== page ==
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Elon Musk for President?

A reformer at heart, a practitioner of free market principles, and defender of peace, and a truly rational person on social issues would make Elon Musk a highly effective president.

Elon Musk
Elon Musk

Elon Musk is probably the most interesting man alive today.

He has been hailed as the real-life Tony Stark (the alter ego of Iron Man in the Marvel Comic Books and movies of the same name). A billionaire who spends his time building reusable rockets, trying to save the Earth from what he believes to be manmade Climate Change, and now, thanks to his purchase of Twitter, serving as America’s fiercest defender of free speech.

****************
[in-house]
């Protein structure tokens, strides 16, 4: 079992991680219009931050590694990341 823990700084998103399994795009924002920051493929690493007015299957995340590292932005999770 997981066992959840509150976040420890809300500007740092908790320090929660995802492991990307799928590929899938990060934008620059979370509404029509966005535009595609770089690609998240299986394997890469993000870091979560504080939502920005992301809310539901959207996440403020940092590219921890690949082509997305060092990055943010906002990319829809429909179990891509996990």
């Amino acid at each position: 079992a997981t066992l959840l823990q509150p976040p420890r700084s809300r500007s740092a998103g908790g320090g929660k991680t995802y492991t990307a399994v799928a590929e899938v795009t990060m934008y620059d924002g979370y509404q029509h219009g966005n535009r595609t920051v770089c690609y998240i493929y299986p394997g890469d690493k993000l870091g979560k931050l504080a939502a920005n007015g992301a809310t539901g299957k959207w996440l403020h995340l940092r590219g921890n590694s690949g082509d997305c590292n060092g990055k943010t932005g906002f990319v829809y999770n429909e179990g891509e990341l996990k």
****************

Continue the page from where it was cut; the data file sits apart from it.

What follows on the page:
Musk is an enigma to many. 

A man who has been open in his praise for former President Barack Obama, Musk has also been sympathetic toward Donald J. Trump and has become a fellow traveler of sorts (notably on the aforementioned free speech issue) for the American Right, stirring up controversy from all sides of the political spectrum. 

To some on the Right, Musk is a shameless crony capitalist. To others on the Left, he’s a shill for fascistic Right-wingers. To everyone else, he’s a cool rich guy to emulate

The man who helped create PayPal and numbers the likes of Peter Thiel among his friends, Musk is a legendary workaholic with his hands in many different pies. He fantasizes about spending the rest of his life on Mars and being buried on the mysterious Red Planet. 

Yet, there are many who yearn for him to do more here on Earth. Some have even fantasized about the eccentric billionaire moving to a different world from the one that he is used to. Not the deserts of Mars but the swamps of Washington, D.C.